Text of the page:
Day Two

Early this morning, we headed into El Cocal to speak with some of the stakeholders in the community. Day one had equipped us with a basic understanding of the people and environment but, today we took the next important step into gaining a deeper understanding of the interacting factors within the community. Stories from elders like Doña Nicasia and Don Enrique not only gave us a sense of empathy but, provided us with different perspectives of their diverse values, desires, and attitudes.

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Mangos, Mangos, Mangos

During our interview with Doña Nicasia, an elder and an active participant in driving change within the community, mangos dropped from the several trees in the yard, sometimes bouncing off the sheet metal roof of their shed. At the end of our conversation, I asked what they did with those mangos. They then answered me by gifting me a box full of the beautiful ripe fruit. This gesture reinforced that feeling being welcome that I felt from day one and gave us a genuine interaction with the type of people we will be working during the next few weeks. These are people who are struggling to receive the necessary daily resources but are still willing to give.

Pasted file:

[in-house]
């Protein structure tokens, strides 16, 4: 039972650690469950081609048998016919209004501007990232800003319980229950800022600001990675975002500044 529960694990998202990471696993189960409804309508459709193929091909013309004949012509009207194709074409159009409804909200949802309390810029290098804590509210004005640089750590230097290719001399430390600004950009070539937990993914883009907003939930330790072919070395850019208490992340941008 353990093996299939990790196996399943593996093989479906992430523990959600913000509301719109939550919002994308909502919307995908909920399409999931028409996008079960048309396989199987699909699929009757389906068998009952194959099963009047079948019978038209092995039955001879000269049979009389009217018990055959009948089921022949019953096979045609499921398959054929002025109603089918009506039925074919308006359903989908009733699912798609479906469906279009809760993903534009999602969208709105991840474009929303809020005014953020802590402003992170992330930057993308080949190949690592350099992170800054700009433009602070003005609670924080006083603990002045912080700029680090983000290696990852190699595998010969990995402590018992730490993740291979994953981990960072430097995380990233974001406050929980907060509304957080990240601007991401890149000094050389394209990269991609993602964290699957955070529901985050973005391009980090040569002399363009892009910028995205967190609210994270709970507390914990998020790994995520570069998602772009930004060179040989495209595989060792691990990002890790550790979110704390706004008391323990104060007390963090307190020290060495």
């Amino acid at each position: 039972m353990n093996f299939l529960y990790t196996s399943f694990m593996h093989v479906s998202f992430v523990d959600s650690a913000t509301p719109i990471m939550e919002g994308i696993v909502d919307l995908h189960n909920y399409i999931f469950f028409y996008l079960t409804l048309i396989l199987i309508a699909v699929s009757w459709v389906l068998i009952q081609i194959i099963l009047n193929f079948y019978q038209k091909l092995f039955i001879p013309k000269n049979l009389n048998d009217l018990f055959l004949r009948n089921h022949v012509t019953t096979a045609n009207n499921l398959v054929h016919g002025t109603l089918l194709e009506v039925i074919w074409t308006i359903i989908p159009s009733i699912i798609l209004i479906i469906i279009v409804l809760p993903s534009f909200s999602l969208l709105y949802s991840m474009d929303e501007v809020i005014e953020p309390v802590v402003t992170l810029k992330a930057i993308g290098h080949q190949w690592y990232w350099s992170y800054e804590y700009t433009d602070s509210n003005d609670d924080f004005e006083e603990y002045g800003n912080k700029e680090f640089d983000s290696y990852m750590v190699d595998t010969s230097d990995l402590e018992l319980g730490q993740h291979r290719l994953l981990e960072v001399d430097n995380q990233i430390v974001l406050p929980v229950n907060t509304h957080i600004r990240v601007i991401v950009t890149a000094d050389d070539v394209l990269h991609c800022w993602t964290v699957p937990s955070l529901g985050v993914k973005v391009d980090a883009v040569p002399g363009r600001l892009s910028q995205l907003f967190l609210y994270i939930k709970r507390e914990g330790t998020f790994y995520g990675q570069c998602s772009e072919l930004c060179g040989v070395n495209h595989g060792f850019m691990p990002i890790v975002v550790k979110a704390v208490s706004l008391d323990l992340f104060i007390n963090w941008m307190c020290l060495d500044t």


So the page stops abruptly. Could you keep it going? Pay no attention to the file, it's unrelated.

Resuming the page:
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The Youth

Just from walking onto the beach, the state of the current waste management solutions were visible. A hole in the ground accompanied by a burning pit was situated behind the kids playground. The youth have no vision for the community. They go to school, try to get through it and whether they do or not, they will most likely end up working outside of the community.” Don Enrique expressed to us his worries regarding the disconnect between the youth and the ownership of the land and how this plays a large role in progressing toward a modernization of the current waste management system.

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